By Dan Merritt, Advocate reporter
He got off the team-chartered airplane in Sioux Falls late last week knowing that the ride was over.
Winner native Zach Horstman’s competitive sports playing days for a school are over.
“I’ve always been in a sport ever since, shoot, probably fifth grade.
“It seems like there was always that one more game.
“But after that last game (South Dakota State University vs Vanderbilt, Fri., March 20) you come back to Brookings and you realize you don’t get another one,” Horstman said.
He’s carrying on with his education at SDSU, planning to graduate in 2016 as a phys ed teacher with a health education minor.
The Vanderbilt contest was in Nashville, Tenn., in a second round game of the National Invitational Tournament (NIT).
South Dakota State had advanced there having defeated Colorado State University in Ft. Collins, Colo. on Wed., March 18.
The win over Colorado State was SDSU’s first for the men’s team in Division 1 basketball post-season play. An historic milestone for that team.
There have been others and Horstman has experienced them the past four seasons playing for the SDSU Jackrabbits since he graduated from Winner High School in 2011.
When reached by phone Sun., March 22, Horstman applauded his fellow Warriors on the boys basketball team he played for in high school.
He lauded the current WHS boys basketball team for getting into the evening session of the State A tournament and coming away with third place. Historic landmarks for the boys basketball program at Winner.
“It’s good for them and good for the community,” Hortsman stated. “They had a great year. I’m happy for them.”
He said he and former Winner athlete Carson Covey, who is also at SDSU, had watched the boys team on-line during the season.
“Whenever we got time, we’d tune-in to see how they were doing. We watched quite a few of their games.”
He expressed admiration for the leadership and direction provided by first-year coach Brett Gardner, a Winner native.
“I grew-up watching him play.”
He said he was impressed by the kind of coach Gardner is.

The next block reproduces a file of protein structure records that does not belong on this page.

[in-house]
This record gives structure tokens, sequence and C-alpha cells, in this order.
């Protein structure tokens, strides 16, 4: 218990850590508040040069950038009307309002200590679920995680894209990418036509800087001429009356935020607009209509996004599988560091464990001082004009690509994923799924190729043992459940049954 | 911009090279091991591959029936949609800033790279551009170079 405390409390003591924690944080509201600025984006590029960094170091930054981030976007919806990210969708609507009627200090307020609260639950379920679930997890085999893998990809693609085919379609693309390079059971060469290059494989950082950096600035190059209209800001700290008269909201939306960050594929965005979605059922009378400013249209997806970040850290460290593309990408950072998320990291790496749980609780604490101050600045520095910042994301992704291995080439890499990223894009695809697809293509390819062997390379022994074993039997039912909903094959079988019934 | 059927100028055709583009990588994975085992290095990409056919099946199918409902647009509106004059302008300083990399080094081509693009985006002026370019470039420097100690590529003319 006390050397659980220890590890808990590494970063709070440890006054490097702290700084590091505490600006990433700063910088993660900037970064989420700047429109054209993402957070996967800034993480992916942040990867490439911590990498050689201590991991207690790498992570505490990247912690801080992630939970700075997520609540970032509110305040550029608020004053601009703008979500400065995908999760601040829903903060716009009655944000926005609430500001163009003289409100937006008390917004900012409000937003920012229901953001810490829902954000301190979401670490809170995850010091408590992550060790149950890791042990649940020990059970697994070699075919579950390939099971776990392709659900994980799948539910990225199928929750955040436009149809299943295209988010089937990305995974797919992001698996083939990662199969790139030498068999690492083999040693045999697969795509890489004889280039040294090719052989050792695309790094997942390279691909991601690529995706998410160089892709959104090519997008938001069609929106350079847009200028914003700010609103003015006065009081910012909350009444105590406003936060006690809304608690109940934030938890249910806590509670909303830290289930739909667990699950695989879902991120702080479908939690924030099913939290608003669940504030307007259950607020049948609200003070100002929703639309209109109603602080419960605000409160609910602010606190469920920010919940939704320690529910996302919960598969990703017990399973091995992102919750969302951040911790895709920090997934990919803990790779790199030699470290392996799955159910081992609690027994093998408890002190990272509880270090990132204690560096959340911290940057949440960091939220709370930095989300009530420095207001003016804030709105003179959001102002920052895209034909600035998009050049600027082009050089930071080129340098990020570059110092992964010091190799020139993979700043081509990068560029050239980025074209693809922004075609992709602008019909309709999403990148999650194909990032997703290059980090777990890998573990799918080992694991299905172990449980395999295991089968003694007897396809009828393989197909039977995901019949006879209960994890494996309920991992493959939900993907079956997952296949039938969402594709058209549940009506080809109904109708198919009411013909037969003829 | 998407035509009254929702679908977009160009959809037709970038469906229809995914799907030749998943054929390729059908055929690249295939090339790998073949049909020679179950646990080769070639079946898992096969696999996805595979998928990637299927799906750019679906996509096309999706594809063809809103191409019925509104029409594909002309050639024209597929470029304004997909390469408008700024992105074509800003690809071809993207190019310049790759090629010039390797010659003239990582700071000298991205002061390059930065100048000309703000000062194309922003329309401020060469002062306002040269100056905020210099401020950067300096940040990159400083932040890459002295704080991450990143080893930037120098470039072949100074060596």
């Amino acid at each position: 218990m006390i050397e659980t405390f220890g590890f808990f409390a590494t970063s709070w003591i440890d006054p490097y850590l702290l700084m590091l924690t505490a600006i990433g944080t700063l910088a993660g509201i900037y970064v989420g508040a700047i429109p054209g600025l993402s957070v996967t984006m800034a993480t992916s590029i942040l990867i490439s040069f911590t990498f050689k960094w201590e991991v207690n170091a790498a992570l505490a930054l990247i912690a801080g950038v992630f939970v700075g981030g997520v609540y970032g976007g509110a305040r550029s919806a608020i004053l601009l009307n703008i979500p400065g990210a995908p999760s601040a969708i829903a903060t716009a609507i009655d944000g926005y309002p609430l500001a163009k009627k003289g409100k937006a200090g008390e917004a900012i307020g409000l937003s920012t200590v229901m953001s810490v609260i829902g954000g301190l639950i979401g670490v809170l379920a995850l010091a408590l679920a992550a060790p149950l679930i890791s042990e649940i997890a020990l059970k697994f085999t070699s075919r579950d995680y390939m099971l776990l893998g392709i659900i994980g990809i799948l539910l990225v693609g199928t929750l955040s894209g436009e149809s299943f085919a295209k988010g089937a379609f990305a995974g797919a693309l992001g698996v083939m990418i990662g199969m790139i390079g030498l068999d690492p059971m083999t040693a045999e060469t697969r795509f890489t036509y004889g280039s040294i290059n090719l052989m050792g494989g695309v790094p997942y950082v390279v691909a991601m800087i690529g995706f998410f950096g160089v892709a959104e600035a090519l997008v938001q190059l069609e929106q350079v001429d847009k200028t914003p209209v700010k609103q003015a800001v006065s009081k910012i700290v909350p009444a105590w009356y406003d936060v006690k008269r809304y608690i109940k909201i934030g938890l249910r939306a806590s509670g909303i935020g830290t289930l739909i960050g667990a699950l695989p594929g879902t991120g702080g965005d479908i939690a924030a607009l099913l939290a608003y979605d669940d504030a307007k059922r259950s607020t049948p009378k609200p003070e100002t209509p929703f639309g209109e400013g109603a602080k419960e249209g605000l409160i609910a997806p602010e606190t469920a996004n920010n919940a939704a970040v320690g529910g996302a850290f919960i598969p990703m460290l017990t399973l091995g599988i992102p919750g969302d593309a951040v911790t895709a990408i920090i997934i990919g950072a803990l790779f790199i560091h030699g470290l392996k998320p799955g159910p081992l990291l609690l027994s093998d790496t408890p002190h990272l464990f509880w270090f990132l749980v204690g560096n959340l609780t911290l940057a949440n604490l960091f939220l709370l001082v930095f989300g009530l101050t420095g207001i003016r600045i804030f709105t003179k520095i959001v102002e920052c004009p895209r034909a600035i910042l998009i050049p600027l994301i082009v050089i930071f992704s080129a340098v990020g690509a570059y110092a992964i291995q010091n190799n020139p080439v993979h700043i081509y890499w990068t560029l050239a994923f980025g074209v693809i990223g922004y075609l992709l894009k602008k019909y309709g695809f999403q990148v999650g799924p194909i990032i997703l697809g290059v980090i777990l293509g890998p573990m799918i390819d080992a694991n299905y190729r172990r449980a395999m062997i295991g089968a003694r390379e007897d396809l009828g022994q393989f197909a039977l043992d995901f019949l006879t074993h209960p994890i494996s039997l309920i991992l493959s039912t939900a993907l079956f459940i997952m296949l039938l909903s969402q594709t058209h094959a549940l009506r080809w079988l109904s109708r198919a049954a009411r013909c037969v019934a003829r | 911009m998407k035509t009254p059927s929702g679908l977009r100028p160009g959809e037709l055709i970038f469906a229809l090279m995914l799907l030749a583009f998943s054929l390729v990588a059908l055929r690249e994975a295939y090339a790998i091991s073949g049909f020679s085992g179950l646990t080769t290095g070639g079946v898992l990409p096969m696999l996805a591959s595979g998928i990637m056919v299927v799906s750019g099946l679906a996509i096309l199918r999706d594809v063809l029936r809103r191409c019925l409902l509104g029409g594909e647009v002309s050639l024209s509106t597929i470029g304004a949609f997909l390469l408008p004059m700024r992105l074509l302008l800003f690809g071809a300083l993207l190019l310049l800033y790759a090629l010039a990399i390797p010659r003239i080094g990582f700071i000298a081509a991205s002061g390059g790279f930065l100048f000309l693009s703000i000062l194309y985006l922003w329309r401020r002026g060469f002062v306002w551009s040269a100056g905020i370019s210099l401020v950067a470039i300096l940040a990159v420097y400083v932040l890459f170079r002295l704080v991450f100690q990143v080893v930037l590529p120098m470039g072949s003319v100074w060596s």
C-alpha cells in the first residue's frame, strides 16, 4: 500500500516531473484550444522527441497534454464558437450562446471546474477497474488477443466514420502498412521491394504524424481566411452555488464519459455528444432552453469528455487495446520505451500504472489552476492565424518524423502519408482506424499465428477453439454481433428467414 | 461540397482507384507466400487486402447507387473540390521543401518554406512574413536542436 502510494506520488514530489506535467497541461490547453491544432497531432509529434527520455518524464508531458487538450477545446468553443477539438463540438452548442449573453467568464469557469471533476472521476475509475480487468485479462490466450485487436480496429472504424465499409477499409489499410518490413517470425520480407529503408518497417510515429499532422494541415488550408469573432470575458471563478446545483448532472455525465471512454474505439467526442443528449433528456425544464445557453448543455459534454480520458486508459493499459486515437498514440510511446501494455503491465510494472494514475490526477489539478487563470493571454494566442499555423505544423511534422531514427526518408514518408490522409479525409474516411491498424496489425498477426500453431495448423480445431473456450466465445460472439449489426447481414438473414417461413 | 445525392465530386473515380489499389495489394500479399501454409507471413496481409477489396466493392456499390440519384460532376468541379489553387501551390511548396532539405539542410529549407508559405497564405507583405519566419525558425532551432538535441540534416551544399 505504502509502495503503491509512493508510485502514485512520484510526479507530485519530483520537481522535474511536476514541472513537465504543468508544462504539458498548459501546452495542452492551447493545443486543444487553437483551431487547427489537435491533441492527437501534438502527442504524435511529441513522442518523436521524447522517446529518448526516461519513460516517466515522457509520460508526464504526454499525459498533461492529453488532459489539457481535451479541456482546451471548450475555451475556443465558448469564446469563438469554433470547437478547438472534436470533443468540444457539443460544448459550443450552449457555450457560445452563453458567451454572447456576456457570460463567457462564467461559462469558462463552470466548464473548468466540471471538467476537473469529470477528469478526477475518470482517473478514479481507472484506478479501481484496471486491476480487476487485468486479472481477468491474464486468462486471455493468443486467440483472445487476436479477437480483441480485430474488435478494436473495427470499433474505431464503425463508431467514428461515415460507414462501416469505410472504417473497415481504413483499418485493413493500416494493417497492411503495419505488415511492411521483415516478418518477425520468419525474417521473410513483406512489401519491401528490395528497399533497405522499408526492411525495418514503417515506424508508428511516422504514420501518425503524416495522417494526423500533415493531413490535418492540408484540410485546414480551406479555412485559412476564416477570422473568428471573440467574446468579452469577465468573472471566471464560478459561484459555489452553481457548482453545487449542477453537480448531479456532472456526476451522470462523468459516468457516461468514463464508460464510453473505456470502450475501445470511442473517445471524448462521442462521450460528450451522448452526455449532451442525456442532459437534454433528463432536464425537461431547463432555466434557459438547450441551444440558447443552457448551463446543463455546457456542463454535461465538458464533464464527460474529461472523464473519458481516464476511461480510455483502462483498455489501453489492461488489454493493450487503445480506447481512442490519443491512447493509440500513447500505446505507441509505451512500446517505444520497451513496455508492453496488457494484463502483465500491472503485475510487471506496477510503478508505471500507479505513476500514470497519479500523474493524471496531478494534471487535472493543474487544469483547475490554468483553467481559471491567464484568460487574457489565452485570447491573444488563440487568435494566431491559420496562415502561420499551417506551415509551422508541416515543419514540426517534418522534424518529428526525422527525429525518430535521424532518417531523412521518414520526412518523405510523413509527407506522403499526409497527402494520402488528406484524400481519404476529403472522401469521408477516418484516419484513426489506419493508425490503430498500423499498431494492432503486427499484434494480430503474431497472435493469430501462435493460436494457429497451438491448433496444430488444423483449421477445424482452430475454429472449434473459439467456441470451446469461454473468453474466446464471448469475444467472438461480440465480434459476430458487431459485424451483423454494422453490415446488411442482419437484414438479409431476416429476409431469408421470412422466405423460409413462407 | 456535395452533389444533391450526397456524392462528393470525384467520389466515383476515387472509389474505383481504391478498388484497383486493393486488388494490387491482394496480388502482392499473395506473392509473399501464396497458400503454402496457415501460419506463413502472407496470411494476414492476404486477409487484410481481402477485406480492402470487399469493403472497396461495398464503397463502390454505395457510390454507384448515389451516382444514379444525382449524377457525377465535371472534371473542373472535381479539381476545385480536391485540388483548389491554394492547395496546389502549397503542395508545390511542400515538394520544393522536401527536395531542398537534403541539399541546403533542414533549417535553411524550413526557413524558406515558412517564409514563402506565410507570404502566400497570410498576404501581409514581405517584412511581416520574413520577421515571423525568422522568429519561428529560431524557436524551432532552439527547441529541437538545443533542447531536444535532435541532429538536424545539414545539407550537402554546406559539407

“He brings a lot of energy to that team. He’s always excited.
“I never got to watch him live, that is in person. But I watched him on the internet and he looks like he’d be a great coach to play for.
“And just knowing him, personally, I know he loves basketball. He’s going to be a really good coach for a really long time.
“I’m not surprised at all that Winner did so well at the state tournament.”
Horstman’s schooling is directed towards phys ed teaching, but he’d like to be a basketball coach as well, he noted.
He has something to contribute to teams that he some day may be in charge of, he added. He’s had years of playing experience and coaching guidance through a variety of levels of competition from grade school through Division 1 college.
But those years are now over. It’s strange to think that spring weight-training and drills, which get underway soon, for the SDSU men’s basketball program won’t include him, Horstman commented.
“I’ll have to find something to do to stay in shape, that’s for sure. Keep lifting and keep workin’ out, I suppose.”
During Horstman fours years at SDSU, the men’s team went to the “Big Dance” NCAA post-season tournament twice, the CBI (College Basketball Invitational), and the NIT.
He had as a teammate for two seasons Nate Wolters who went on to play professional basketball.
Horstman was a starter for SDSU the last three games of the season in spring 2014 and the first half of the winter season of 2014-15. But an ankle injury sidelined him and when healed, he returned to the role of coming into games off the bench.
“He’s such an unselfish guy,” said SDSU coach Scott Nagy, speaking about Horstman and his now completed years playing for the Jackrabbits.
“He’s done what we’ve asked him to do and it’s very difficult for me to say good-bye to him.
“I love him; he’s such a tremendous teammate.”
In high school, Horstman played for long-time, legendary Winner High School coach Jim Drake.
His parents are Brad and Johnyne Horstman, Winner. Grandparents, also of Winner, include Barry and Carol Horstman and Carroll and Janet Bruun.
He has a sister, Kylie, who is a junior at WHS and who is involved in sports just like her big brother was in high school.
Zach Horstman said his family has seen a huge majority of his games from grade school days, through high school, and into college. He’s extremely grateful for that.
“I’ve had great support from them my whole career. I have to thank my parents and the rest of my family and all my friends for the support.”
Winner didn’t forget him when he traveled northeast to play at Brookings beyond high school, he noted.
“I’d get texts and e-mails all time, saying ‘Good luck, with this,’ or ‘I’ve been watching you here.’
Just to have that was a huge blessing. It’s something I’ll never forget.”
He summed-up his school years in sports: basketball in college and in high school there were football, baseball, and track as well.
“I’ve been fortunate to play on a lot of championship level teams throughout my playing career.
It’s been a great overall ride.”